More than just an account of his travels in Cairo, Beirut, and Constantinople in 1842, Gerard de Nerval's "Journey to the Orient" is a quest for the unknown. If his narrator seems credulous in his retelling of legends of the origins of the pyramids and the mysteries of the Druzes, it is with this purpose in mind. While the Orientalists of his day ...
More than just an account of his travels in Cairo, Beirut, and Constantinople in 1842, Gerard de Nerval's "Journey to the Orient" is a quest for the unknown. If his narrator seems credulous in his retelling of legends of the origins of the pyramids and the mysteries of the Druzes, it is with this purpose in mind. While the Orientalists of his day were confident of having, in the words of Edward Said, "grasped, appropriated, reduced, and codified" the Orient, Nerval's Orient remains elusive, impossible to grasp. Poignantly dramatized in the thematic centerpieces of the tales of the Queen of Sheba and the Caliph Hakim, what takes shape in this visionary travelogue, as the author's hopes are alternately disappointed and rapturously renewed, is the story of the artist's search for the ideal."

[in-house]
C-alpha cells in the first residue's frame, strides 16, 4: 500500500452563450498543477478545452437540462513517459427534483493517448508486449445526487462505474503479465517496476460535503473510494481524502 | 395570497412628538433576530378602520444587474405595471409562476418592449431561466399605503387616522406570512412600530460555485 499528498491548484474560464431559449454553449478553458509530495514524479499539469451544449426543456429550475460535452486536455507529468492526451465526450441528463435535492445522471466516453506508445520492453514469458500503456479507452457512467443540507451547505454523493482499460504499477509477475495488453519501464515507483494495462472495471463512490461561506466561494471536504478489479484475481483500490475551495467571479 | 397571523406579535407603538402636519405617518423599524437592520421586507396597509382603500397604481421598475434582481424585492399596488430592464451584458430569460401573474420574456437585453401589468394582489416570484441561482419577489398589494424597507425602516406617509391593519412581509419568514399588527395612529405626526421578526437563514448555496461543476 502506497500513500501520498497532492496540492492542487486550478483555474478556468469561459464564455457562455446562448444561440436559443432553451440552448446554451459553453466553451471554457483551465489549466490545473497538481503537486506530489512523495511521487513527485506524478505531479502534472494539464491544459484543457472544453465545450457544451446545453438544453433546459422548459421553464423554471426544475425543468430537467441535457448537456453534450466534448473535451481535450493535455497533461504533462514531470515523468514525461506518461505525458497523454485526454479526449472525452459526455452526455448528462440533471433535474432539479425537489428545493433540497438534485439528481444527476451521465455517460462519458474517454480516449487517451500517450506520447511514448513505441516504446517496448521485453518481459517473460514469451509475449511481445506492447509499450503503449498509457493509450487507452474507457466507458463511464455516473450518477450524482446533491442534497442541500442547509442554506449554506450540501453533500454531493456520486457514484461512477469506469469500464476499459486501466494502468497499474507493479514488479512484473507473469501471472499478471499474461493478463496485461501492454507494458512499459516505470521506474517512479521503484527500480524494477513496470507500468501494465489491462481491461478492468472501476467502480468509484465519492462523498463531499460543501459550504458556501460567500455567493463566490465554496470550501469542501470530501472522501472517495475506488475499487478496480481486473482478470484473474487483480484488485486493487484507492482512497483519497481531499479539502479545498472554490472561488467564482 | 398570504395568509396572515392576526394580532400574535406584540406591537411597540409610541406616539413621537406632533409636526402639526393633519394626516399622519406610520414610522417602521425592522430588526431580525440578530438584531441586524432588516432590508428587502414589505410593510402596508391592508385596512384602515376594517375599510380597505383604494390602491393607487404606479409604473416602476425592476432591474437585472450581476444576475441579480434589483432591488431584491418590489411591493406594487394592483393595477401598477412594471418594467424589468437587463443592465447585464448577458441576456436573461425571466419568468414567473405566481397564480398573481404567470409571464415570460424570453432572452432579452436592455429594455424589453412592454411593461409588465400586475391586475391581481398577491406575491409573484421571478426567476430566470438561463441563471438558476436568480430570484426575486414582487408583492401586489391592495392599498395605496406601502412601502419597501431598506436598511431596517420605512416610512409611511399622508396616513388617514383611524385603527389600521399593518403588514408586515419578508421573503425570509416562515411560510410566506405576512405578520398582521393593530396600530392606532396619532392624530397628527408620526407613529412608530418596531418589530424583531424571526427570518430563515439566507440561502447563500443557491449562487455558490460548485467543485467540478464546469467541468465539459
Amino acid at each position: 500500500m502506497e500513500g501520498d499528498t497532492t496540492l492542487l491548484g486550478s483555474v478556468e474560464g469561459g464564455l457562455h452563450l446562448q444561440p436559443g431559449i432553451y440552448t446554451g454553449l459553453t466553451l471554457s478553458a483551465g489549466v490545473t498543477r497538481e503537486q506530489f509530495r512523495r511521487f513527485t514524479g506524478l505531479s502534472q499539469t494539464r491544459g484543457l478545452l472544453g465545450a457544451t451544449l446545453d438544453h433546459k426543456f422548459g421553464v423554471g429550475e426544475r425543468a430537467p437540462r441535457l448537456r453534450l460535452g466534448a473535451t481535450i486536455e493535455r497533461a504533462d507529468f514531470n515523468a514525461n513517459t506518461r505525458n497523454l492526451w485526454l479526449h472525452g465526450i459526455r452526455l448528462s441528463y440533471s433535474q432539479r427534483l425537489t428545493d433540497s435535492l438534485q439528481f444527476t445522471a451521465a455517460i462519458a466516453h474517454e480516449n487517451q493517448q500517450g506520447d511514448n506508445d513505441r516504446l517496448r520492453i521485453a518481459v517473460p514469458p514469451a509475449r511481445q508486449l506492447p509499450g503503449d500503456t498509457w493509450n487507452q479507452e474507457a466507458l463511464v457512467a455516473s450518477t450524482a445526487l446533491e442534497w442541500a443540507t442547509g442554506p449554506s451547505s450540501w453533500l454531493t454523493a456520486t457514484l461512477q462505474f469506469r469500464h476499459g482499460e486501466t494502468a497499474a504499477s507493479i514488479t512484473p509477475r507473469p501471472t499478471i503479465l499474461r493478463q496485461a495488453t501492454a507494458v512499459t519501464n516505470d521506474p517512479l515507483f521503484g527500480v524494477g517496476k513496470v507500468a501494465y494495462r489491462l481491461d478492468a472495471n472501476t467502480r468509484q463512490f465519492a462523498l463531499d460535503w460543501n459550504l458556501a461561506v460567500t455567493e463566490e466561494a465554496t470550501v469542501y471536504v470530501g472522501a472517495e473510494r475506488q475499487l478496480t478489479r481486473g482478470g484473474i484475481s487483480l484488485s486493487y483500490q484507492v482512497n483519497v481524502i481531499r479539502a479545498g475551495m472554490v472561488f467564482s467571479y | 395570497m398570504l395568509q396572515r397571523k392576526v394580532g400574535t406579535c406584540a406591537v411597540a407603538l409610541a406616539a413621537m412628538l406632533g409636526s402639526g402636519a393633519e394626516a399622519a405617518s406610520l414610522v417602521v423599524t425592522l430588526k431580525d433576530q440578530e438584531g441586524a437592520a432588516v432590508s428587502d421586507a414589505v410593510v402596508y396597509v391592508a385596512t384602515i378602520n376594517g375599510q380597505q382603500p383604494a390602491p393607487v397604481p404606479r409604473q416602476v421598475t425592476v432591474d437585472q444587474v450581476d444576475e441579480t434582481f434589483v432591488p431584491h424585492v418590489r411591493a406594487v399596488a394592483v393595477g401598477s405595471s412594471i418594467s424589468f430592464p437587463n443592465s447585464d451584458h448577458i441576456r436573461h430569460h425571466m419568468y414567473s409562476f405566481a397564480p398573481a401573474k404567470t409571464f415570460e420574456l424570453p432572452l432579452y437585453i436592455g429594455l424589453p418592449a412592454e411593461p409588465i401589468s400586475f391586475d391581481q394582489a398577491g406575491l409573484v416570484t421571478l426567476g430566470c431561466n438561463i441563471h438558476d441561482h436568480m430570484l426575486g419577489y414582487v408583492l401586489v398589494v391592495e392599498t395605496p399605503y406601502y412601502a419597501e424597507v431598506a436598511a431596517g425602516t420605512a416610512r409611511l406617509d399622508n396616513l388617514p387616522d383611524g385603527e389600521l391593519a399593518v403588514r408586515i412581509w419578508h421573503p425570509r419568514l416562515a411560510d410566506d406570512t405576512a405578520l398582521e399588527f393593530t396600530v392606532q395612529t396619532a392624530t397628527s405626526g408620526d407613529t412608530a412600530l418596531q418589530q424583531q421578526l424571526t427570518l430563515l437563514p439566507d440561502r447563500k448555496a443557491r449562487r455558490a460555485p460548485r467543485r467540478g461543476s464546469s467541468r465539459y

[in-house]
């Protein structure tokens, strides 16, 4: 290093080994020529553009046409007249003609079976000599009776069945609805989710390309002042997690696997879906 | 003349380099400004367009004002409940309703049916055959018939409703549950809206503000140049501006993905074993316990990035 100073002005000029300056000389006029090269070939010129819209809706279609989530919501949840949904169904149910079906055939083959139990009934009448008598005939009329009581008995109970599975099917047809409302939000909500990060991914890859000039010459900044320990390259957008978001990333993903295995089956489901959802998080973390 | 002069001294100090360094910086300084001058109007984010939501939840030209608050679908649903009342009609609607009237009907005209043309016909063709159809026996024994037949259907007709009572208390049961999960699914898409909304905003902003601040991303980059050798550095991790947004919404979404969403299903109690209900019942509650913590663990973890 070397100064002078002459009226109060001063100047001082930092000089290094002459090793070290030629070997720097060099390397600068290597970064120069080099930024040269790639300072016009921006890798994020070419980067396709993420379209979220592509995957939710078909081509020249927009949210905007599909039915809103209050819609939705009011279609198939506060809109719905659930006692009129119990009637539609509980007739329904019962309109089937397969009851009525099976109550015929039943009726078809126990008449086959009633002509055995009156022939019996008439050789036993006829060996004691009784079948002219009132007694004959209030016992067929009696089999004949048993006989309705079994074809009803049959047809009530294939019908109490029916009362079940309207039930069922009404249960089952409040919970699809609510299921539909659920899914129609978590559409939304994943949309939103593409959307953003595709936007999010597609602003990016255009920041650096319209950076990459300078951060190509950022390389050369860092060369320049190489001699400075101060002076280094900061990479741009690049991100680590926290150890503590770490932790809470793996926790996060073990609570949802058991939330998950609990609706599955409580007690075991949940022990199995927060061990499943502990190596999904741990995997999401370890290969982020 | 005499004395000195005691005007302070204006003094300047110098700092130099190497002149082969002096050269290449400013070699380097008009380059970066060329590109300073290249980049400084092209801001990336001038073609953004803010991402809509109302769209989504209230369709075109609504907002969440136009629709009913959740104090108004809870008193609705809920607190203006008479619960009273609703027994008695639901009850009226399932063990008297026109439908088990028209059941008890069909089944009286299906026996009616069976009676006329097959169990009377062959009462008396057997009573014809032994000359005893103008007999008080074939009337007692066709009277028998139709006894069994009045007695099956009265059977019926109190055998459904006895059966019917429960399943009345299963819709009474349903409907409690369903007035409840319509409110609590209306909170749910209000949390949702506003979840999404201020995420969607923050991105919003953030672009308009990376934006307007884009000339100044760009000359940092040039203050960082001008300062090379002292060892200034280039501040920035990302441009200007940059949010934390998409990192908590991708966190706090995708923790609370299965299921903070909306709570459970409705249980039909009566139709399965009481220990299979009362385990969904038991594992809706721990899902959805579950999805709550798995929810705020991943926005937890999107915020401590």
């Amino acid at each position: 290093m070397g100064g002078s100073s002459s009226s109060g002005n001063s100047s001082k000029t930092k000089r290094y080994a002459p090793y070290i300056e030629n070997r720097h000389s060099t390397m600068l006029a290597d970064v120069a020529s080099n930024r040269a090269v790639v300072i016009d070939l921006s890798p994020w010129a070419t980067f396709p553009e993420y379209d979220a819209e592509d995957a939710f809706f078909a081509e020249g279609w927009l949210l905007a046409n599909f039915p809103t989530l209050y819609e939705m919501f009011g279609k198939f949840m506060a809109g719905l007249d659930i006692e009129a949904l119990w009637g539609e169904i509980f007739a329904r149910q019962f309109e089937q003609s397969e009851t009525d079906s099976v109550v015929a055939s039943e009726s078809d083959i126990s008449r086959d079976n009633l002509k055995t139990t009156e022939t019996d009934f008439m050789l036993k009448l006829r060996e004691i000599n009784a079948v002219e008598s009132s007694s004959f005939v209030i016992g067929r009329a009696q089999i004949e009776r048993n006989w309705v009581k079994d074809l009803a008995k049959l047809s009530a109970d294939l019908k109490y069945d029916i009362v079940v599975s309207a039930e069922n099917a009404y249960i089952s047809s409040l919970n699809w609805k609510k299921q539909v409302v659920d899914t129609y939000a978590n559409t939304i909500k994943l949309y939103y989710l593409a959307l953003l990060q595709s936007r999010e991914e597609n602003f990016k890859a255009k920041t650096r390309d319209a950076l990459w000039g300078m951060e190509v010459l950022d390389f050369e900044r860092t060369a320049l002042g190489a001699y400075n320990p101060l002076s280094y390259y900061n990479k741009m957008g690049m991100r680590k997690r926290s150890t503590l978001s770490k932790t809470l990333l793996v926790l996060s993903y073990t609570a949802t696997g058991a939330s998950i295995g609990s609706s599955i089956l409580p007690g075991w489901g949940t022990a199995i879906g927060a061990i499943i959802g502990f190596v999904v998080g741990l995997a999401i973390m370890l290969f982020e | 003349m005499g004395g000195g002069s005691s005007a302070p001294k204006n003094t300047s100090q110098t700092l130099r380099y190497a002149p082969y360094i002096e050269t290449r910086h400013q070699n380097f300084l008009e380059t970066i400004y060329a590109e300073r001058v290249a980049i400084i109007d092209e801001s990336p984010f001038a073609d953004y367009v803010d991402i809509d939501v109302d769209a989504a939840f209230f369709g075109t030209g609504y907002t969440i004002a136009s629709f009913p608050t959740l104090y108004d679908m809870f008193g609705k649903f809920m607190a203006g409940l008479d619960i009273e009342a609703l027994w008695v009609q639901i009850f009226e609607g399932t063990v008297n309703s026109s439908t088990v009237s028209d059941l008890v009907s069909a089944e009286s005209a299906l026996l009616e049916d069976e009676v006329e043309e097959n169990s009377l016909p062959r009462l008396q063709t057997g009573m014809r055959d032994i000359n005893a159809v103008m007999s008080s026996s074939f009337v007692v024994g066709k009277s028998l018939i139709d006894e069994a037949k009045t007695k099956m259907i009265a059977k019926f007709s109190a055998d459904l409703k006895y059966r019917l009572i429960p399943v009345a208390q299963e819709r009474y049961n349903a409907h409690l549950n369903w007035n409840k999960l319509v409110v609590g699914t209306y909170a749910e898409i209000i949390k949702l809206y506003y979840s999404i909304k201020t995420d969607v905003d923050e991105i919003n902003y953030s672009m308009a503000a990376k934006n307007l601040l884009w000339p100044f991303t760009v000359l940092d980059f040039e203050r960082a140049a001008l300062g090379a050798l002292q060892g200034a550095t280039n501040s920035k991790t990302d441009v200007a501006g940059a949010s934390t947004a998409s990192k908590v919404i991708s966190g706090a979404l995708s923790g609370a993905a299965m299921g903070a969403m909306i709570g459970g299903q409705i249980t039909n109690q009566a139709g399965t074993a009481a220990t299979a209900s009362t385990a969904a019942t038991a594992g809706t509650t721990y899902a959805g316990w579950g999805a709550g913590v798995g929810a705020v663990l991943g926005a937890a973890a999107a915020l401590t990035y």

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Near Fine. No Jacket. "In 1844 the French painter and poet Gerard de Nerval travelled to the Levant, to Cairo, Beirut and Constantinople, the 'font of drug-taking', in search of hashish, new and wondrous experiences, the occult, encounters with the culture of the Middle East and, especially, the pursuit of the Eternal Female. Journey to the Orient is the result of these adventures. Whether he is describing the return of the pilgrims from Mecca or the niceties of buying a Javanese slave-girl, Nerval has an eye for the real which is at once fantastic and humorous. Impressionistic and lively, immediate and nervous, the style has not dated, and with his wild fluctuations of mood, the swashbuckling narrator reminds the reader of Henry Miller. Journey to the Orient is one of the most important literary rediscoveries of the past half-century." (Publisher)
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